Mark DeBrock – 2021 OWMA Achievement Award Winner
Each year, the Ohio Wildlife Management Association (OWMA), presents an Annual Achievement Award to an individual, recognizing their outstanding contribution to wildlife research and management in Ohio. The work this individual has performed may include various efforts, things like the writing of technical papers on wildlife management in journals or magazines, newspaper columns, photographs, paintings, books or other media venues, such as radio or television features. Other notable endeavors may include the development of successful wildlife game or fish management techniques, or proven conservation/education programs for youth and/or the general public.
This Award may also be presented for a specific accomplishment or for a consistent and noteworthy career performance, which is definitely the case for this year’s recipient, namely Mark DeBrock. Some of you may have had the privilege of attending one of Mark’s very informative talks, or perhaps have even had him out to your property to discuss conservation practice options to protect soil and water resources or actions to further enhance wildlife habitat. Throughout his career, Mark has guided many a landowner in applying and implementing conservation Best Management Practices (BMP), whether it involved the planting of trees, establishing grasslands, or the restoration and management of a wetland, Mark’s notable expertise.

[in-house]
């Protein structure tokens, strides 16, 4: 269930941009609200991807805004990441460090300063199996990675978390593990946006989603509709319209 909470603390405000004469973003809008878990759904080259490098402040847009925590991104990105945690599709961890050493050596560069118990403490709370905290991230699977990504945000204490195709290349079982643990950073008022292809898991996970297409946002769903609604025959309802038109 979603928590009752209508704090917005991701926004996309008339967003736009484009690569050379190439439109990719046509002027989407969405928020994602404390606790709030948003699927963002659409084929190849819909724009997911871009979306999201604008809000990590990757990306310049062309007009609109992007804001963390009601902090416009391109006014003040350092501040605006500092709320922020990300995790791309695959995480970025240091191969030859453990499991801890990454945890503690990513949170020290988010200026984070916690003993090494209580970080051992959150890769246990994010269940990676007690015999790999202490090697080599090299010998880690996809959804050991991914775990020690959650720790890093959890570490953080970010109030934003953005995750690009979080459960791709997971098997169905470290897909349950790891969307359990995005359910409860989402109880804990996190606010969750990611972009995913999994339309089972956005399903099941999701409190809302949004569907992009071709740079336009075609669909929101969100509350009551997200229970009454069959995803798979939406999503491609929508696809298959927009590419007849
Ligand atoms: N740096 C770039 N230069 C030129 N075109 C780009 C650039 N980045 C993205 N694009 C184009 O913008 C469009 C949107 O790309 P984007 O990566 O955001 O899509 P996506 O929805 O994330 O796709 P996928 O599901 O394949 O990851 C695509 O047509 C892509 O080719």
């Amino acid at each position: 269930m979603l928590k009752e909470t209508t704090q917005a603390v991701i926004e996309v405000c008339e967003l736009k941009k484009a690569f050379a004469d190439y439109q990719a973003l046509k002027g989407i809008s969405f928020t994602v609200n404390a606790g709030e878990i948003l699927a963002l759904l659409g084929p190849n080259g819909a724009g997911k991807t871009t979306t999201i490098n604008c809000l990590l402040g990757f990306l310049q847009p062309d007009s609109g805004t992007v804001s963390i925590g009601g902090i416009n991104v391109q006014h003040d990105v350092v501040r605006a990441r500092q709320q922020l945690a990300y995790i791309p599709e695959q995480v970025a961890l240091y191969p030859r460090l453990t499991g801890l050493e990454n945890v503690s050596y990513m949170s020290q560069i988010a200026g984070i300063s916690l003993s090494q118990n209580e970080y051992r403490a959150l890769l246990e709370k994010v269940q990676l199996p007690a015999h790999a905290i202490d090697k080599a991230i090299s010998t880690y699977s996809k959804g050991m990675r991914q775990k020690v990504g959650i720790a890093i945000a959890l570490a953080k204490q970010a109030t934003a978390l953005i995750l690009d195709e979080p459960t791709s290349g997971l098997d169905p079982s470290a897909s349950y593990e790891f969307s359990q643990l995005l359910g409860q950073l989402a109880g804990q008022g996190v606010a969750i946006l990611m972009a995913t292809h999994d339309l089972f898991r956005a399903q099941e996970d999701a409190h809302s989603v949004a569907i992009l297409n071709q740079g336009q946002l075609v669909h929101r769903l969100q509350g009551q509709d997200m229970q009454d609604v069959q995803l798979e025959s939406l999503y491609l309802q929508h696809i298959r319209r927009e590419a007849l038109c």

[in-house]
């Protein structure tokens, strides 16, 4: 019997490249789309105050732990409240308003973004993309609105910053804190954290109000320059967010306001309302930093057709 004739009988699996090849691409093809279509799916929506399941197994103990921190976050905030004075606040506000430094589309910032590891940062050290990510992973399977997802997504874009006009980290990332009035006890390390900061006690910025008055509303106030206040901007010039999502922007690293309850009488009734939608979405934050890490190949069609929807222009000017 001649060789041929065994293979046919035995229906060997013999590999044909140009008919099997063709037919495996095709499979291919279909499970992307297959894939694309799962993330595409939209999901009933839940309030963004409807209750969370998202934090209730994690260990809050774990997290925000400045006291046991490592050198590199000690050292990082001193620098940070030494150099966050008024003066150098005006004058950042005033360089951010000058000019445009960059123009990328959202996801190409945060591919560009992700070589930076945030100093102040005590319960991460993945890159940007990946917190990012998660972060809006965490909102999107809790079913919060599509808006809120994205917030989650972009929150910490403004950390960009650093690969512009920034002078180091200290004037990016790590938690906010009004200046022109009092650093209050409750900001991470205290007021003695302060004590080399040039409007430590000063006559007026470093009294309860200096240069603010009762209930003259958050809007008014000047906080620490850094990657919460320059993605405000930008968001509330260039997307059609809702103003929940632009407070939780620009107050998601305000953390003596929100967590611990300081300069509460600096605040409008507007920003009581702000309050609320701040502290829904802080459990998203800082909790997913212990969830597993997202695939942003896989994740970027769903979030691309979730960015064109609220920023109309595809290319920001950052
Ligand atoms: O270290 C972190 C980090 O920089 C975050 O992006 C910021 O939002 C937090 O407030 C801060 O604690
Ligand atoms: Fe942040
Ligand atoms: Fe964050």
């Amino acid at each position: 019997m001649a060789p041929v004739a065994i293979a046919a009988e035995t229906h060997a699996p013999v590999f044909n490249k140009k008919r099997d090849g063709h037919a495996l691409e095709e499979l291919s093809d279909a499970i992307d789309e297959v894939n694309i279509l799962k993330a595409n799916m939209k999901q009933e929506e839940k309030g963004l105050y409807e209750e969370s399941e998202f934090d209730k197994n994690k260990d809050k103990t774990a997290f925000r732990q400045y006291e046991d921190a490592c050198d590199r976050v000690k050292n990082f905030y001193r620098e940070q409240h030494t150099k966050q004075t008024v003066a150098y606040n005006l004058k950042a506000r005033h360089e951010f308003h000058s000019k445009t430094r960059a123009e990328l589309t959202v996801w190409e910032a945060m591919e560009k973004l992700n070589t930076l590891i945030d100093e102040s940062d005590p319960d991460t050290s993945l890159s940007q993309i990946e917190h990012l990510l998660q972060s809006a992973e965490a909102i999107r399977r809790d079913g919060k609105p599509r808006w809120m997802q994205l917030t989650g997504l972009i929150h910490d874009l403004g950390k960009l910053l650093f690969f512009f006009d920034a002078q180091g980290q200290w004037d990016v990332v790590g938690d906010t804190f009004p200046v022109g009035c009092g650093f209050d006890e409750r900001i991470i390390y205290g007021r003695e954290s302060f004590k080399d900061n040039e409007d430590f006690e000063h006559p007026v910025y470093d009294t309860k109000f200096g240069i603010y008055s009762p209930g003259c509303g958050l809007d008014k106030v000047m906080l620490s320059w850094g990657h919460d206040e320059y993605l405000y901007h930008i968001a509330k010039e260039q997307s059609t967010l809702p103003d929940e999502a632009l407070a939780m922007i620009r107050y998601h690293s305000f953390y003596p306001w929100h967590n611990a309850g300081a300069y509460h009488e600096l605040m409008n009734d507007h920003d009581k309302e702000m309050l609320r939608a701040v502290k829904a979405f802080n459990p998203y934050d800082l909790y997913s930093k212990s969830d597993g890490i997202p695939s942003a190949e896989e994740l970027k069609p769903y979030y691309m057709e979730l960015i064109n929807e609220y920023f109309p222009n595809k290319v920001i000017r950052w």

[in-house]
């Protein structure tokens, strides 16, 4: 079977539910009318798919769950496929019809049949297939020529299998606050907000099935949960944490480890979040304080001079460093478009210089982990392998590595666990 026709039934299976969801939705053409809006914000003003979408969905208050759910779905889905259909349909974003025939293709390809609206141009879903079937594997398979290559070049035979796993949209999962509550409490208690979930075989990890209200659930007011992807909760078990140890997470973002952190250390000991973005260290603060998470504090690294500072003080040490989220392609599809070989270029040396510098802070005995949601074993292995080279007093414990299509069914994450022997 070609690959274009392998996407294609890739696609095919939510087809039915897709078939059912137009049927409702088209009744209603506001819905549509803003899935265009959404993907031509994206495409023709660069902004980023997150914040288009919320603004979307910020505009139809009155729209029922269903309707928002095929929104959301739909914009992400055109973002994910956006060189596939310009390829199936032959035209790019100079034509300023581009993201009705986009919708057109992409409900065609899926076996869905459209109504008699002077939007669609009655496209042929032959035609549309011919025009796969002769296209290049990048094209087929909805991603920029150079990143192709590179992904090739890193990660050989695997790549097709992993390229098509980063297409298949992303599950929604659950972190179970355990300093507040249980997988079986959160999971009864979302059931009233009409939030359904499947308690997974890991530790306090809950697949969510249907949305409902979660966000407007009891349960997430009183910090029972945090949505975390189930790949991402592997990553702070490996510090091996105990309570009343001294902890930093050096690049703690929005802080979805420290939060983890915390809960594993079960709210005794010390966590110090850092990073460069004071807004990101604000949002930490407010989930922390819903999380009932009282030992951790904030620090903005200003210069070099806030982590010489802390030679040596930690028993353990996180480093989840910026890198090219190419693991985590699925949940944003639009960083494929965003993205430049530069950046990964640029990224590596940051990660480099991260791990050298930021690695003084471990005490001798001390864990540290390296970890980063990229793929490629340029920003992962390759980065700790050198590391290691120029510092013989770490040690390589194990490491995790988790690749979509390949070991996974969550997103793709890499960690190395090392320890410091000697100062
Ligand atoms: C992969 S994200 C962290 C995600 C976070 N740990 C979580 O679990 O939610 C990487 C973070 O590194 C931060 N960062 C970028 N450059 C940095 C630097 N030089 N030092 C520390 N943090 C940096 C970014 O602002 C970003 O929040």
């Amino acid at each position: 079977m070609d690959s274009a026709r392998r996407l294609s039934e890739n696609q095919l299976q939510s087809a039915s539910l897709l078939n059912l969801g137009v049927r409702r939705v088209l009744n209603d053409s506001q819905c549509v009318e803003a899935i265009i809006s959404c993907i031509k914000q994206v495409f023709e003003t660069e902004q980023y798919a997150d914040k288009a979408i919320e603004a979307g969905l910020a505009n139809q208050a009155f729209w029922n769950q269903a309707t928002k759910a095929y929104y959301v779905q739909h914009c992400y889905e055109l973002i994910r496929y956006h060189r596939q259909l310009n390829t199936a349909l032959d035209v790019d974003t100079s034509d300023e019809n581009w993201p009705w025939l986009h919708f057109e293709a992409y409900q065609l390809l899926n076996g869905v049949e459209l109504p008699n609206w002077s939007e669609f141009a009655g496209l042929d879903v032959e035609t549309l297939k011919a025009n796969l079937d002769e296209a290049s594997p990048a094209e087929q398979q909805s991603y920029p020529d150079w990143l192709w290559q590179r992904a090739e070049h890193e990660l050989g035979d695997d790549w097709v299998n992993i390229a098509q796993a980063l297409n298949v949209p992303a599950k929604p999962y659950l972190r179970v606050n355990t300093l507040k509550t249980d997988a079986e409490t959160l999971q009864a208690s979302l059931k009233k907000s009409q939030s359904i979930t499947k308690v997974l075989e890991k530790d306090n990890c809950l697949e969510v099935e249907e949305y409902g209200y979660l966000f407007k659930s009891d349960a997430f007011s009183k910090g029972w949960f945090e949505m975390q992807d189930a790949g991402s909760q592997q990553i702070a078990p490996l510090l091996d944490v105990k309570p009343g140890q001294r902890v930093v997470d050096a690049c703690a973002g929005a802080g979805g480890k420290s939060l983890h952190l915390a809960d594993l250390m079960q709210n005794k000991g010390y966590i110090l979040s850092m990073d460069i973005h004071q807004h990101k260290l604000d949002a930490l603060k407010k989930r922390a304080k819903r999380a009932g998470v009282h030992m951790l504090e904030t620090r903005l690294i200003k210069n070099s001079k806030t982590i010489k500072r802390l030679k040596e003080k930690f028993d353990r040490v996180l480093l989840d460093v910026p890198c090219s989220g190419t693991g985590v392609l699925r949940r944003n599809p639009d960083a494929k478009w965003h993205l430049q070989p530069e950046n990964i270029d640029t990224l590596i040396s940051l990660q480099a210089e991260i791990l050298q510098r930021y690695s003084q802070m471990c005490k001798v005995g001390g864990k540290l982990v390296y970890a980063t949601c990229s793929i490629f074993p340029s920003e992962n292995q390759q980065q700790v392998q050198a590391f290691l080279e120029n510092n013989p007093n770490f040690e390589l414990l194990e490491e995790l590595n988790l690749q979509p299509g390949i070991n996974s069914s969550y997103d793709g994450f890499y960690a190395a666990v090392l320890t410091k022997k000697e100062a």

Definitely a stellar career, after the Peace Corp and a stint with the US Army Corps of Engineers, Mark became a SCS Soil Conservationist in Indiana in 1983, eventually moving into a District Conservationist position in Massachusetts in 1987. In 1990, Mark transitioned to Ohio as the NRCS Biologist until his retirement in 2015. Then in 2016, Mark stepped back into the arena via NRCS’s Agriculture Conservation Experienced Services (ACES) Program, of which he still works today. Between the time he spends with family, friends, and his grandson, “teaching him how to explore out in nature’s wild playground, watching birds, and looking for critters under logs and rocks…”, our SWCD’s and counterparts are still benefiting from Mark’s wealth of knowledge and valuable input as we work to take the best possible care of our natural resources, so they will take good care of us. Well deserving congratulations can be sent to Mark.DeBrock@oh.usda.gov.